Certain infrastructural features only work when the entity is attached. For example, you can only get to the database via a navigation property when the entity is attached.

Consider the following statement:

  aCustomer = anOrder.Customer; // get the Order's parent Customer
  aCustomer = anOrder.Customer ' get the Order's parent Customer

The property behaves differently for attached and detached entities. 

If anOrder is attached, its aCustomer is either a real Customer entity or the special form of a Customer entity called "the null entity" (aka "the nullo") depending upon whether anOrder has a customer or not. If DevForce isn't sure, it could query the database for the parent Customer.

You can check if the Order's Customer is real or the nullo.

 if (aCustomer.EntityAspect.IsNullEntity) // ...
 If (aCustomer.EntityAspect.IsNullEntity) Then ' ...

If anOrder is detached, aCustomer is probably null. The anOrder object doesn't have an EntityManager so it can't find its parent Customer in cache and it has no way query the database. It might have a Customer, left over from its former life as an attached entity. But it probably doesn't.

That means that the example above would throw a NullReferenceException.

Don't expect automatic validation when you set a property of a Detached entity.  Automatic property validation depends upon access to the EntityAspect.VerifierEngine. The VerifierEngine is null for a Detached so the data property skips the validation step.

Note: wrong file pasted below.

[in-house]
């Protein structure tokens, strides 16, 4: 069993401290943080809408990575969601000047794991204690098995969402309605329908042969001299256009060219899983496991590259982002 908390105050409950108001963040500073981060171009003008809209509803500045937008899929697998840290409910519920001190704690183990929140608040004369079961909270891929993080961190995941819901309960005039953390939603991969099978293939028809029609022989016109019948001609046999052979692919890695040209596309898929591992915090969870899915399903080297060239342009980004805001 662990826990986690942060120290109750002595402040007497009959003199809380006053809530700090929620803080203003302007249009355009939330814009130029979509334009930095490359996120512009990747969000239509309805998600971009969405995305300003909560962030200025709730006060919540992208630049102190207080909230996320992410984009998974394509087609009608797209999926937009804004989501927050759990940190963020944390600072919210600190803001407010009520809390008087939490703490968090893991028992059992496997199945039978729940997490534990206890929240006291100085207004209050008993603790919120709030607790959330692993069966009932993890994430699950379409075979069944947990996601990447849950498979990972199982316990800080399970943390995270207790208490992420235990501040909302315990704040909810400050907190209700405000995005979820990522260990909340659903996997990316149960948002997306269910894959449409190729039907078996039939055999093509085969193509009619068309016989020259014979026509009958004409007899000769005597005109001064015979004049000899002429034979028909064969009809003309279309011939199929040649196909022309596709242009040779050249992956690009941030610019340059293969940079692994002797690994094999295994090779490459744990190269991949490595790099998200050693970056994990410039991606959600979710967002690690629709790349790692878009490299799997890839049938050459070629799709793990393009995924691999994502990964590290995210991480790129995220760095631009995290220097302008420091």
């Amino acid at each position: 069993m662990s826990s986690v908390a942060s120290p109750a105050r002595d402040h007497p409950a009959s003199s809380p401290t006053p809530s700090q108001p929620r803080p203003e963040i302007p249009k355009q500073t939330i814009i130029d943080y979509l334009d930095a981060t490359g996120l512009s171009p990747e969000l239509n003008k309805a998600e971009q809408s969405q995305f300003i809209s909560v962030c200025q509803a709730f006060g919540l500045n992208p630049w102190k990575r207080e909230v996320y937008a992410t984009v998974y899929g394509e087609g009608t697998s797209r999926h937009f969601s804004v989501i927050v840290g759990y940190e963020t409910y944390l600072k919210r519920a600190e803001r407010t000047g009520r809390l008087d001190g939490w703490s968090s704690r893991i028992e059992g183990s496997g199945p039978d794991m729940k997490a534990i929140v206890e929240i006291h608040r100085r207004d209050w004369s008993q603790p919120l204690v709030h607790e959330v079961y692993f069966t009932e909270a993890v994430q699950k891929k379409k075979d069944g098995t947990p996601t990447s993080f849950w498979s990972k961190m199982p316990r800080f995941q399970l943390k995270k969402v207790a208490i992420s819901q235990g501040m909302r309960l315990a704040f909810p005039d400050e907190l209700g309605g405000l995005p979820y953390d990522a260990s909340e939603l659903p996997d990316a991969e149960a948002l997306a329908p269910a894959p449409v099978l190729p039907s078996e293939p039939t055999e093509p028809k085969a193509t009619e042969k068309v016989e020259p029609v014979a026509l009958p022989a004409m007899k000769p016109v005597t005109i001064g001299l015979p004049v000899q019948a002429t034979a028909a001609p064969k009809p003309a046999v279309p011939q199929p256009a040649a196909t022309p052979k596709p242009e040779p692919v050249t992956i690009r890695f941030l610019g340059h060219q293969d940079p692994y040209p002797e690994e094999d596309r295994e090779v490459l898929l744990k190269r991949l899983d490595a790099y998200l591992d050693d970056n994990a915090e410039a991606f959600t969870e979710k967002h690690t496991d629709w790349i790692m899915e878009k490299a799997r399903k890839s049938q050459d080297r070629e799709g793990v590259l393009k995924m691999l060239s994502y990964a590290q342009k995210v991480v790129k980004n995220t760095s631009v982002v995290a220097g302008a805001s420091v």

Make sure you know when you're working with a Detached entity.

Use combo-EntityStates to find entities in cache

EntityState is defined as a flag enum which means individual enum values can be OR'd together to represent a combination of states. 

  addedOrModified = EntityState.Added | EntityState.Modified;
  addedOrModified = EntityState.Added Or EntityState.Modified

The EntityState enum includes two particularly useful combinations:

EntityState  Summary
AnyAddedModifiedOrDeleted Added or Modified or Deleted.
AllButDetached All states except detached. 

You can use these combo enums to select entities from the cache.

  // All entities in cache with pending changes
  changedEntities =  manager.FindEntities(EntityState.AnyAddedModifiedOrDeleted);

  // All Customer entities in cache
  custsInCache =  manager.FindEntities<Customer>(AllButDetached);
  ' All entities in cache with pending changes
  changedEntities =  manager.FindEntities(EntityState.AnyAddedModifiedOrDeleted)

  ' All Customer entities in cache
  custsInCache =  manager.FindEntities(Of Customer)(AllButDetached)

Simplify EntityState checking with extension methods

You frequently ask if an entity is in a particular state or one of a common set of states. The code to get the answer is not difficult but it is tedious.

   currentState = aCustomer.EntityAspect.EntityState;

  if (EntityState.Deleted == currentState) // ...
  if ((currentState & (EntityState.Added | EntityState.Modified)) > 0) // ...
   currentState = aCustomer.EntityAspect.EntityState

  If (EntityState.Deleted = currentState) Then ' ...
  If ((currentState And (EntityState.Added Or EntityState.Modified)) > 0) Then ' ...

These boolean EntityState extension methods make it easier to check for specific states and combination.

Here are the same state-checking statements as above, rewritten with extension methods.

  currentState = aCustomer.EntityAspect.EntityState;

 if (currentState.IsDeleted()) // ...
 if ((currentState.IsAddedOrModified()) // ...
  currentState = aCustomer.EntityAspect.EntityState

 If currentState.IsDeleted() Then '...
 If (currentState.IsAddedOrModified() Then '...
Created by DevForce on January 11, 2011 08:51